No, caffeine doesn’t substitute for a good night’s sleep: study


No, caffeine doesn’t substitute for a good night’s sleep: study

It’s morning. The switch flips, the hot water drips and the coffee pot fills with the steaming elixir that energizes so many people to start the day.
Whether you take yours black or with milk and sugar, many people rely on coffee to jolt their foggy brains into action every morning.
Caffeine wakes us up by blocking the chemical receptors in our brains that encourage us to sleep. It heightens our ability to pay attention, but it does little to help us with complex tasks that require a lot of thought and coordination.
A recent study conducted by researchers at Michigan State University examined how well sleep-deprived people who consumed caffeine could perform simple and complex tasks. Perhaps unsurprisingly, researchers found that sleep deprivation negatively affected performance in both types of tasks.
Consuming caffeine helped counter the effects of sleep deprivation to help participants perform the simple task, but it had little effect on participants’ ability to perform a more complex procedural task that required them to perform certain steps in a specific order without skipping or repeating the steps.
In short? The study found that caffeine simply cannot substitute for a good night’s sleep.

Recovery time

Sleep is the time when our brain does its housekeeping — clearing out waste products and sorting memories into long-term storage, says Tidelands Health family medicine physician Dr. Mark Owolabi, who practices at Tidelands Health Family Medicine at Holmestown Road in Myrtle Beach and is a faculty member at the Tidelands Health MUSC Family Medicine Residency Program.  A good night’s sleep is a vital part of maintaining good physical and mental health.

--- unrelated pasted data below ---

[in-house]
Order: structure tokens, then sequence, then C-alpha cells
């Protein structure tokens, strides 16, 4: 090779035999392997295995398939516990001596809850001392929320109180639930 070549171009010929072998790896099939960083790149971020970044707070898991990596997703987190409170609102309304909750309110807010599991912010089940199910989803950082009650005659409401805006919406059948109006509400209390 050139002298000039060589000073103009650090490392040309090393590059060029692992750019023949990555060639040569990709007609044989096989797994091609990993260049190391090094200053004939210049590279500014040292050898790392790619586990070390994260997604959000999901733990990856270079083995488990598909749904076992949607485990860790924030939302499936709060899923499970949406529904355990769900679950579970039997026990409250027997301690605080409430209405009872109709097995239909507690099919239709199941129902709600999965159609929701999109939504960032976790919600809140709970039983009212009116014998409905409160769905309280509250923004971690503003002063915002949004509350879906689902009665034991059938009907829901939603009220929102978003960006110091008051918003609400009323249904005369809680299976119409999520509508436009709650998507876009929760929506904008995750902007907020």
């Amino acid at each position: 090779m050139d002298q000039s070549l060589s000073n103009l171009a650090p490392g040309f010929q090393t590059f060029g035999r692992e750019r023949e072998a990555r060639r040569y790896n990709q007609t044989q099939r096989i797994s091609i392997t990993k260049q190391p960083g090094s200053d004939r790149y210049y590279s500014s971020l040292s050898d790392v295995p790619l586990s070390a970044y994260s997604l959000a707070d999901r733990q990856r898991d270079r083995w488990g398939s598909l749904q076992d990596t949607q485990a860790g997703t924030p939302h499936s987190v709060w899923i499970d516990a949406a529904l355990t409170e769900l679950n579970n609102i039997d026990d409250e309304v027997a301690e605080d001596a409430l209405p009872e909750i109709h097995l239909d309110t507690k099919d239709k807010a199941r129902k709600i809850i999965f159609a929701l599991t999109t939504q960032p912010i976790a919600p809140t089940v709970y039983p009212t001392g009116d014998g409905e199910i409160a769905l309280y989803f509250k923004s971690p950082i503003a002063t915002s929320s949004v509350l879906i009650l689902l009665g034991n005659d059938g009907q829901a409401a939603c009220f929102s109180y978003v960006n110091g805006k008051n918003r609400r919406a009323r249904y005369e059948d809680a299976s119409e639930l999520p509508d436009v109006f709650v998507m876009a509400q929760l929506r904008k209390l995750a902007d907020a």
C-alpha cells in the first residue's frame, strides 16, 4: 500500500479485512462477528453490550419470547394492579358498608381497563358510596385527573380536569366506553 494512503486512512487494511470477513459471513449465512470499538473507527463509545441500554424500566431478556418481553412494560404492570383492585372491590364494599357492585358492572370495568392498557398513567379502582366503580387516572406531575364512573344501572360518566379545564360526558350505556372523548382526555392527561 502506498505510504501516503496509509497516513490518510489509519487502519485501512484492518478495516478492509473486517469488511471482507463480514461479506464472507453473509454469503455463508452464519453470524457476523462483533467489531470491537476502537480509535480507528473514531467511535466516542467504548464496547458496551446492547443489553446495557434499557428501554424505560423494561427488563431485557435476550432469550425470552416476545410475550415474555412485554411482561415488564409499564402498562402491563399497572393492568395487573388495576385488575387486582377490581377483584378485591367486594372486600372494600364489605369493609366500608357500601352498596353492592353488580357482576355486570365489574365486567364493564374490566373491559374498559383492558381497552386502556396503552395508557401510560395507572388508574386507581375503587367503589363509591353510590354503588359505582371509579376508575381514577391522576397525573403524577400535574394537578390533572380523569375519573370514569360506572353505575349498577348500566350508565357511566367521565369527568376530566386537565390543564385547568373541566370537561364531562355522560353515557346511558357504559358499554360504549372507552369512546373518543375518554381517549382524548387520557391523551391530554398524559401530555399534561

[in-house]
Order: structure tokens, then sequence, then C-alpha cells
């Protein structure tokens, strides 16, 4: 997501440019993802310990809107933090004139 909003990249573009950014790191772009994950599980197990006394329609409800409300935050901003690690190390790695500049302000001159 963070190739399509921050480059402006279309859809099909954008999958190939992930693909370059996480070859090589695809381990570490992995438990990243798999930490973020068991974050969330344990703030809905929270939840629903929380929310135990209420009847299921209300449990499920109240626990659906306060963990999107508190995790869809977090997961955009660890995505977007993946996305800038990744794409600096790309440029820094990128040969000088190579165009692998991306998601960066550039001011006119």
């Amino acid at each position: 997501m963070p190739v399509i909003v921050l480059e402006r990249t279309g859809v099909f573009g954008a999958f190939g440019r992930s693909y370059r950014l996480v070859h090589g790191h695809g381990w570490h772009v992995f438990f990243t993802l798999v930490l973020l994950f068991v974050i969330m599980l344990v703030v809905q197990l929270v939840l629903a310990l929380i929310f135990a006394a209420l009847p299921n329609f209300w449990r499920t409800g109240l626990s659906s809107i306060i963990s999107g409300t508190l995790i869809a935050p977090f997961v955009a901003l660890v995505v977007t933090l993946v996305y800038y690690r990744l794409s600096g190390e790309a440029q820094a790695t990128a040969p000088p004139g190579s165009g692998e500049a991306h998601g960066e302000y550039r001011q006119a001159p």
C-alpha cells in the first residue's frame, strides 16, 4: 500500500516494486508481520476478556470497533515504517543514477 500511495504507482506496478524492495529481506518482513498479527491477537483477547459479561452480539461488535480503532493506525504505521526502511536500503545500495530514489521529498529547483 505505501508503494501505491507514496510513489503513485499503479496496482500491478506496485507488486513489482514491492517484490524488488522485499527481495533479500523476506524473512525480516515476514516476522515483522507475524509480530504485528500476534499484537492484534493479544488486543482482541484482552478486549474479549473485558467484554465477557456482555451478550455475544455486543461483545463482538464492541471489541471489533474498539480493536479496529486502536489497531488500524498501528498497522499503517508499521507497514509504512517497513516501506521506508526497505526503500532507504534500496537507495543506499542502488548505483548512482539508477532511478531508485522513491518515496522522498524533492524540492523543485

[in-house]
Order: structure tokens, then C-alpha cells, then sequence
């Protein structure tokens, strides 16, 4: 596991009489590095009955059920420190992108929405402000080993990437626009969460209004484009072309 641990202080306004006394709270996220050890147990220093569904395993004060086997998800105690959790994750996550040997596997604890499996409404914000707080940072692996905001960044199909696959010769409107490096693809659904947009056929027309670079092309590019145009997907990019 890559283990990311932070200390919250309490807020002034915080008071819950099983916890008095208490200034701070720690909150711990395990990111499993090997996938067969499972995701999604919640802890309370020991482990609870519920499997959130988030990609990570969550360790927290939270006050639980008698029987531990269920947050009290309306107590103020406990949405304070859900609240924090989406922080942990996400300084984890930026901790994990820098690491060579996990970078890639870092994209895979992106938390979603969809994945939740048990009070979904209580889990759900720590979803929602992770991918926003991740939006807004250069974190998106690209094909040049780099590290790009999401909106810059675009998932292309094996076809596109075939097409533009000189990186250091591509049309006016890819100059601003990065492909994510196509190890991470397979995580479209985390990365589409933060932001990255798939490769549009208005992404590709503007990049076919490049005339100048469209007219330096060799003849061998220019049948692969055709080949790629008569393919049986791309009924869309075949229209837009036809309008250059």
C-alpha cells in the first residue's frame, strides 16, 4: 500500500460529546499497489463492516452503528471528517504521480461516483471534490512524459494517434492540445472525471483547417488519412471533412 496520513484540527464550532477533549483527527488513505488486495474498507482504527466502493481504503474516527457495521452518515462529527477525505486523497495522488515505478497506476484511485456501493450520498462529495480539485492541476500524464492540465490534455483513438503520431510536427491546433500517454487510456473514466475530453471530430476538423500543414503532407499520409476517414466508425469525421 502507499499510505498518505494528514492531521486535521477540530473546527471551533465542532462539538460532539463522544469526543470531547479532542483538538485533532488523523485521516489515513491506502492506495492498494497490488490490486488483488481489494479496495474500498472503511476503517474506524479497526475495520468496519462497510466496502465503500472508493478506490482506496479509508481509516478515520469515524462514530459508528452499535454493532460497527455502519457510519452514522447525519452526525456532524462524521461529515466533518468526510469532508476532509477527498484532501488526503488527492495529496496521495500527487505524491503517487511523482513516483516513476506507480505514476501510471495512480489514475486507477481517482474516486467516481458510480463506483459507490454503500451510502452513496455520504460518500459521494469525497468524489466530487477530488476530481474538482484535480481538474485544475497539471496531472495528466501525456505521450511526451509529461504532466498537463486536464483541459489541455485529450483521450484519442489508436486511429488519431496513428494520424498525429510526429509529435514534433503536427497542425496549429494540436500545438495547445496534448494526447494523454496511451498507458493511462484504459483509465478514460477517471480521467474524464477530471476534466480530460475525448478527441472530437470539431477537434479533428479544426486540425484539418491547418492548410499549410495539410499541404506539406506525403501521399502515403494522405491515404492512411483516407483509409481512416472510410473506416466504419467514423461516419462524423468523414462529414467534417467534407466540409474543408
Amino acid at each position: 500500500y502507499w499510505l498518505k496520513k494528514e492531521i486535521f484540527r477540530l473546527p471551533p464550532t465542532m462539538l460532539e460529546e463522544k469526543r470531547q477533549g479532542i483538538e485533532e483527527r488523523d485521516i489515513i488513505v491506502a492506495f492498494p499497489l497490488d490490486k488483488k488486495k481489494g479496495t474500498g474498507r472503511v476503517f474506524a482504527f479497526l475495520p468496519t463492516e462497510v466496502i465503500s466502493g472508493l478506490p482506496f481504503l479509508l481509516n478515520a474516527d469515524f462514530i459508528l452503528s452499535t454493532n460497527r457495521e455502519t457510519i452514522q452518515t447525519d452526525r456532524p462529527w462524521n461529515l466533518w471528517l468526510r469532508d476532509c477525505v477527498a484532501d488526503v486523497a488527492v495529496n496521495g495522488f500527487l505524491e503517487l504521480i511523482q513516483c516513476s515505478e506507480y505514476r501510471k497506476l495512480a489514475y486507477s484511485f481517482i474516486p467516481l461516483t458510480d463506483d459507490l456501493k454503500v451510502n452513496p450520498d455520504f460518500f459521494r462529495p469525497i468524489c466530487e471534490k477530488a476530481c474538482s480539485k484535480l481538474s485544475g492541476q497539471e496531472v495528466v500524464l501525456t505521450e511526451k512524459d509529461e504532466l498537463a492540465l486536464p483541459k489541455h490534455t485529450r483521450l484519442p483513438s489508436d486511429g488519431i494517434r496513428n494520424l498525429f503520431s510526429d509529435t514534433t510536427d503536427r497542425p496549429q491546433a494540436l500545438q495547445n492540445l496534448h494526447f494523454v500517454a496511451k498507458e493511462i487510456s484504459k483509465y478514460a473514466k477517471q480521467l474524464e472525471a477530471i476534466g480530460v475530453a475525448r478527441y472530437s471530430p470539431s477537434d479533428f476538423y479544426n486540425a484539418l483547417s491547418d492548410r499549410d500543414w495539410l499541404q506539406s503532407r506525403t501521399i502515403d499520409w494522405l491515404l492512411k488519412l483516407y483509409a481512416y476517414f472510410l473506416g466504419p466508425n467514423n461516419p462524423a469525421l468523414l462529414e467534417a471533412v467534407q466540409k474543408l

“There are a lot of studies that show that a lack of sleep increases accidents on the job and on the road,” Owolabi says. “Poor sleep is associated with weight gain and can precede mental health issues such as depression. Caffeine simply can’t substitute for quality sleep.”

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He says it’s important to avoid caffeine – whether in the form of soda, tea, coffee or an energy drink – for at least six hours before bedtime because it can remain in your bloodstream and affect your ability to get needed shut-eye.
“It can become a vicious cycle,” Dr. Owolabi says. “When you rely on caffeine to help get you through the day, it can impede your ability to sleep the following night, which can prompt you to turn to caffeine again to get through the next day.”
Ultimately, the more we depend on caffeine to compensate for poor sleep, the worse we’re likely to feel and perform over time, he says. That’s why it’s important to talk to your family medicine physician or another qualified provider if you are routinely struggling to sleep.
“We sleep for so many more reasons than being alert,” Owolabi says. “If it gets to the point that you need caffeine every day just to get going, that’s something you want to talk about with your physician. We’re here to help.”

Dr. Mark Owolabi, a board-certified family medicine physician, practices at Tidelands Health Family Medicine at Holmestown Road. He is a faculty member at the Tidelands Health MUSC Family Medicine Residency Program.

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